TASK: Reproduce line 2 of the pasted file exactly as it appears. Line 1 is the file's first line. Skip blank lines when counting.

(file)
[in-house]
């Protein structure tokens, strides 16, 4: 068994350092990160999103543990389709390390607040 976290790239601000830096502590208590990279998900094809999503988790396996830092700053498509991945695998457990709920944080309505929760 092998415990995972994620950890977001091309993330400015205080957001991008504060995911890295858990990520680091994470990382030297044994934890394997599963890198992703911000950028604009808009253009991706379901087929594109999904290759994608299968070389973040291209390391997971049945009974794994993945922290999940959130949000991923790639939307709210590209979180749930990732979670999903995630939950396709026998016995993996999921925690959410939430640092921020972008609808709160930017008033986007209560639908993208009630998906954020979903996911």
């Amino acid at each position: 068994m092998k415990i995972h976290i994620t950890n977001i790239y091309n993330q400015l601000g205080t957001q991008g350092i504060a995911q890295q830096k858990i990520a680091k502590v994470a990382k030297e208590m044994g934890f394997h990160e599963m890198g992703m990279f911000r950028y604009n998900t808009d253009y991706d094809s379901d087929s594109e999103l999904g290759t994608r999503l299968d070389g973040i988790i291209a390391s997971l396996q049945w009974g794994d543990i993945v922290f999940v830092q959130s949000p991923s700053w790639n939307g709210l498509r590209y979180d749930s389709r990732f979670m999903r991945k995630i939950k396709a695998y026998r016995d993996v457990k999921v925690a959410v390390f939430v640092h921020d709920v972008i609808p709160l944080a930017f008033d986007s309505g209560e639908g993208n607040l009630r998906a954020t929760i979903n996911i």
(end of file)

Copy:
């Protein structure tokens, strides 16, 4: 068994350092990160999103543990389709390390607040 976290790239601000830096502590208590990279998900094809999503988790396996830092700053498509991945695998457990709920944080309505929760 092998415990995972994620950890977001091309993330400015205080957001991008504060995911890295858990990520680091994470990382030297044994934890394997599963890198992703911000950028604009808009253009991706379901087929594109999904290759994608299968070389973040291209390391997971049945009974794994993945922290999940959130949000991923790639939307709210590209979180749930990732979670999903995630939950396709026998016995993996999921925690959410939430640092921020972008609808709160930017008033986007209560639908993208009630998906954020979903996911």